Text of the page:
Buffalo hockey player says she was cut for complaints about male coaches

A high school senior says she was cut from the Buffalo junior varsity hockey team in retaliation for formal complaints she made against the male coaching staff.

Erin Nieman, 18, says coaches would intimidate and bully players in the locker room and on the ice. After talking to teammates, she wrote a formal letter to school administrators and expressed her discomfort in a meeting with the athletic director.

"None of the other girls were willing to stand up to the coaches. I became like a spokesperson,” Erin told Fox 9. "They had multiple coaches in the room with one female, and the way they interacted with her was telling her she was an awful person, an awful skater, she didn't deserve to be a captain.”

The very next season, Erin was released from the team. The coaches told her it was because she didn’t have the skill set, but Erin believes she was retaliated against for filing a complaint.

“She was good enough to play before she complained, she wasn't good enough to play after she complained,” said Erin’s attorney Andrea Jepsen with the School Law Center in St. Paul.

Jepsen points out that Erin played junior varsity for four years before being cut her senior year. She also says that after the cut, the team was left with so few players that they have to bring down girls from Varsity for games.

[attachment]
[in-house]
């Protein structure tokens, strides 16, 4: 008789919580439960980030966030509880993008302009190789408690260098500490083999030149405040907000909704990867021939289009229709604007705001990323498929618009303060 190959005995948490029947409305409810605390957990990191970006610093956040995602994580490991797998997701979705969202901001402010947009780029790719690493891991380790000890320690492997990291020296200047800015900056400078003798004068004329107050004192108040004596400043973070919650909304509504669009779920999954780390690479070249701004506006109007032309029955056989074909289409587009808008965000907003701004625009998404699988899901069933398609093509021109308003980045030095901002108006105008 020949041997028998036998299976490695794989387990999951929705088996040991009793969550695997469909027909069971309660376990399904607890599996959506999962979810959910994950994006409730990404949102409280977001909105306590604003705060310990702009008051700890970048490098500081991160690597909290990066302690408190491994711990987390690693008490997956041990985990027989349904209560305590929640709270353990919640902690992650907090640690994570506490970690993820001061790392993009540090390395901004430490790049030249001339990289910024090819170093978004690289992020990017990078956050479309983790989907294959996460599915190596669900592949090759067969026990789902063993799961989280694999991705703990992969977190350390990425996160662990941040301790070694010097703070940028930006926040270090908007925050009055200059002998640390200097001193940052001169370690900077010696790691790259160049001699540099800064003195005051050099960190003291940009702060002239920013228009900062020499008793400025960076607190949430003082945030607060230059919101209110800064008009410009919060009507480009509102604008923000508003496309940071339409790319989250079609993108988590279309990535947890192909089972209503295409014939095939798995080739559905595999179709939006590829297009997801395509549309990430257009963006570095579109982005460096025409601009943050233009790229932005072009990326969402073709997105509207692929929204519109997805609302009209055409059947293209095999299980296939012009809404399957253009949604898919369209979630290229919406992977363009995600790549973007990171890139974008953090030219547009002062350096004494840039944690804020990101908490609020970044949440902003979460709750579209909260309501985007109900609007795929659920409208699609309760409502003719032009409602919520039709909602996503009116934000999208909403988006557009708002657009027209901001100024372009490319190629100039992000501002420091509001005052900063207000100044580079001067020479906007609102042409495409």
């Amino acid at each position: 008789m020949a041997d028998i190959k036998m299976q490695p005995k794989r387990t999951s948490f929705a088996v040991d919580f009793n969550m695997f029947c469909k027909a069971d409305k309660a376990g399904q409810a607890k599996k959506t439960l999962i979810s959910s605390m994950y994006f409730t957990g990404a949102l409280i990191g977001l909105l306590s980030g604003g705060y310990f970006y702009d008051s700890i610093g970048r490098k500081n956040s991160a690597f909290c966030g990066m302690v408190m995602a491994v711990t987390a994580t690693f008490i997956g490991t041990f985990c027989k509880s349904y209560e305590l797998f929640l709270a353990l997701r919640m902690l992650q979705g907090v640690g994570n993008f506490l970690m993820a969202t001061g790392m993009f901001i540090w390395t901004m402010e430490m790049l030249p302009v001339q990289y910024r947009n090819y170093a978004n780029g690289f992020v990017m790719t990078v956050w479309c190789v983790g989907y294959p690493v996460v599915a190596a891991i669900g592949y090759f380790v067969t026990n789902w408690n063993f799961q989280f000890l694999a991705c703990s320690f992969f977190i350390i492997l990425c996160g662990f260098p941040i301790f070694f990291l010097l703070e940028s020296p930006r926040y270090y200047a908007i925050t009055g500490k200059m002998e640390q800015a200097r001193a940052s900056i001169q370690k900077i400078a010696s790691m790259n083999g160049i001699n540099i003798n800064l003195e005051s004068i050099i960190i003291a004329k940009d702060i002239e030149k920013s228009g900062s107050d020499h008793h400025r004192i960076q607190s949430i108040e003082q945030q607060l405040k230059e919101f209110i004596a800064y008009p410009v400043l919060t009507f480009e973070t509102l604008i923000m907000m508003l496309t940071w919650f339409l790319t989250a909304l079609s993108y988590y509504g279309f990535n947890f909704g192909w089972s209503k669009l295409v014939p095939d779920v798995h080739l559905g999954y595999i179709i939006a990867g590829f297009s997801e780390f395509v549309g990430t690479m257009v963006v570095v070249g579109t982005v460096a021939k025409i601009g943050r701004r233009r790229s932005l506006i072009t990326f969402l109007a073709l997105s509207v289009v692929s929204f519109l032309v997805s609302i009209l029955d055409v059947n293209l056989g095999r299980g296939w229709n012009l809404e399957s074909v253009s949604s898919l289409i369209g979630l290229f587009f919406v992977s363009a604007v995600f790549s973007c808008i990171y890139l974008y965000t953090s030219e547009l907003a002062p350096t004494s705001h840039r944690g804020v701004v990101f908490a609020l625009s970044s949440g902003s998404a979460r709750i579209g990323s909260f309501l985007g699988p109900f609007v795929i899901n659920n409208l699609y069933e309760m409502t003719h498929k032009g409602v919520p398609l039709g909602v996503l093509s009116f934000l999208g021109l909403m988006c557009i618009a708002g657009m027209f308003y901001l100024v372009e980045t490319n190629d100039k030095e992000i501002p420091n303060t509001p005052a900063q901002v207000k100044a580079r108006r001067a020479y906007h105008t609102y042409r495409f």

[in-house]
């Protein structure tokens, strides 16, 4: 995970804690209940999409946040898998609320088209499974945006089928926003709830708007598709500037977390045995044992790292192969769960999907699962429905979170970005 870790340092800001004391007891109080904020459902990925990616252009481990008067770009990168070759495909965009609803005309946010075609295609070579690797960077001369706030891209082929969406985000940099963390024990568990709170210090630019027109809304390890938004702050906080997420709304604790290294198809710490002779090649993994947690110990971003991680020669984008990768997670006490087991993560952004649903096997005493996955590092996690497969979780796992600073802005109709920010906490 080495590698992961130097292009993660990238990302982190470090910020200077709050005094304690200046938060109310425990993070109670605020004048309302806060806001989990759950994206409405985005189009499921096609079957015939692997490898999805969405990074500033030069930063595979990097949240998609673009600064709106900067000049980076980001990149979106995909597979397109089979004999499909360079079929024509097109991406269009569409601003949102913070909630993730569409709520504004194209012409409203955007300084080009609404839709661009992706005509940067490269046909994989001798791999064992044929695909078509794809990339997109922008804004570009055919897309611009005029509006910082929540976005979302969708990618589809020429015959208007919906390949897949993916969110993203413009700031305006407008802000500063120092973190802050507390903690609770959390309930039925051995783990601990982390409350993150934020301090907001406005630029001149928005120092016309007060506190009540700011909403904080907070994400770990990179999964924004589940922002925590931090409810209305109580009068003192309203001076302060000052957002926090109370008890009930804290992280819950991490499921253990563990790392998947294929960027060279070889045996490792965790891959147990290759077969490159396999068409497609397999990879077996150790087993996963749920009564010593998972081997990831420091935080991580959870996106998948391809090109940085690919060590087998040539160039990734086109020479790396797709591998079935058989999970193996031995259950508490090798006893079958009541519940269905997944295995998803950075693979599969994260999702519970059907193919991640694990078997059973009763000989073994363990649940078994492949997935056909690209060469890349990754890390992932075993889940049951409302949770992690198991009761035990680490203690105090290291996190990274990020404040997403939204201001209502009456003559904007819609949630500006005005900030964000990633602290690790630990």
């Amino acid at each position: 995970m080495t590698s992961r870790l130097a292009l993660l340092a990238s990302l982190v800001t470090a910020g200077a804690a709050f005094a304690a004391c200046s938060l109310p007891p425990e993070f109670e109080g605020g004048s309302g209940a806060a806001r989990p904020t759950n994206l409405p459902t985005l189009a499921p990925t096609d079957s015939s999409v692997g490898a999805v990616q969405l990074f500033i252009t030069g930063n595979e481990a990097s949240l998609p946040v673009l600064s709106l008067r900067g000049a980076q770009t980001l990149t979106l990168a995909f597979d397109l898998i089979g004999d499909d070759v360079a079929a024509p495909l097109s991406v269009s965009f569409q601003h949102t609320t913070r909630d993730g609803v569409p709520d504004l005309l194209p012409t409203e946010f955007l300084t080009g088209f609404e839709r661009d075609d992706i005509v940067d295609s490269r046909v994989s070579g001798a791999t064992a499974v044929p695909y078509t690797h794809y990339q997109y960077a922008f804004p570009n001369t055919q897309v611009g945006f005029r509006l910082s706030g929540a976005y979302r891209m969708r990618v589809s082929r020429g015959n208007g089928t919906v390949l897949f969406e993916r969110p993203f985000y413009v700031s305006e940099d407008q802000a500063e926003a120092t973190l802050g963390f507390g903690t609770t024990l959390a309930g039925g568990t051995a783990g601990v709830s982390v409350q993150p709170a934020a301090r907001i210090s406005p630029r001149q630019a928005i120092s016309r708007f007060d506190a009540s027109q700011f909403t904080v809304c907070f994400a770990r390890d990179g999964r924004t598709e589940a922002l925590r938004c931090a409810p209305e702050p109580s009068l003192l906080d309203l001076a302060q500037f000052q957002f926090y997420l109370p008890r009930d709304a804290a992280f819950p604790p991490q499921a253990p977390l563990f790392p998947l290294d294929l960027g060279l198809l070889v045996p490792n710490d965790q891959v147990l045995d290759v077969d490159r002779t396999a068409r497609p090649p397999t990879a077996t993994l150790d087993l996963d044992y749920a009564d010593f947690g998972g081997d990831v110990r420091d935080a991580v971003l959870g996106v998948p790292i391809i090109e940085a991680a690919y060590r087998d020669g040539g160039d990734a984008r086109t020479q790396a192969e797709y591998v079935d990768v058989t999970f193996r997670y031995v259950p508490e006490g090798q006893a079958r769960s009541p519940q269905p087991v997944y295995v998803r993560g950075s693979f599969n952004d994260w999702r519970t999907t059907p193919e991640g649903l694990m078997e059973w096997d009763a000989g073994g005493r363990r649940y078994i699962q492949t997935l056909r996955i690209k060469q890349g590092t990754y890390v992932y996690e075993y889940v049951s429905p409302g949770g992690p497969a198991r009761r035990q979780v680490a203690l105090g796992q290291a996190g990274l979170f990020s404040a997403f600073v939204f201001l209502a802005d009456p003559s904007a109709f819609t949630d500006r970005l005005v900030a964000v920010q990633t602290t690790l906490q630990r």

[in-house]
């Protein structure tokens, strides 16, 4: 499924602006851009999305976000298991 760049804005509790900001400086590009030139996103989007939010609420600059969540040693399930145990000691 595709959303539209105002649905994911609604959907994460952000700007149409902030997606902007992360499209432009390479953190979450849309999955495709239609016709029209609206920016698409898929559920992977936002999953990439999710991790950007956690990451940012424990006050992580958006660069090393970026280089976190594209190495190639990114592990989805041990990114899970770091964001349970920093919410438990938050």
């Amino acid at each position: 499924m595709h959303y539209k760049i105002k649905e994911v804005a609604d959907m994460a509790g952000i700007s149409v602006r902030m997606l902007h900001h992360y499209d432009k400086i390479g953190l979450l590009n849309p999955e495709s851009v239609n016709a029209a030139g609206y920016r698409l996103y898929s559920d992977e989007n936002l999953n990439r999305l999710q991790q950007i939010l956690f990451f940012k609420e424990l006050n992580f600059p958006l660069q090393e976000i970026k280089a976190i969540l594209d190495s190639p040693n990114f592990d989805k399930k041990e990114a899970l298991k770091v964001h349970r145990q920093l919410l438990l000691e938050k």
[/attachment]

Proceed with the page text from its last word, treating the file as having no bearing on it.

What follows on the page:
“For a young woman who has played for so long—for a school that needs players—for an organization that doesn’t place standards on admission to its junior varsity team—it becomes concerning.”

But Jepsen says the actual complaint isn’t the issue herd. Instead, it’s that Title IX protects young women who speak up when they feel uncomfortable.

"We should be able to participate as young women and feel that it's a safe environment and if we don't feel comfortable we can be able to report it without being retaliated against,” said Jepsen.

Jepsen has sent a letter to the district asking that Erin be reinstated to the team, or legal action will follow.

According to a letter sent to Erin’s parents, the Buffalo Hanover Montrose School District did conduct an investigation into Erin’s release from the team, and found that there was no wrong-doing.

When Fox 9 reached out for comment, Superintendent Scott Thielman denied to comment on this particular case, but told us in an email that the “the district plans to vigorously defend against any claims in this particular matter.”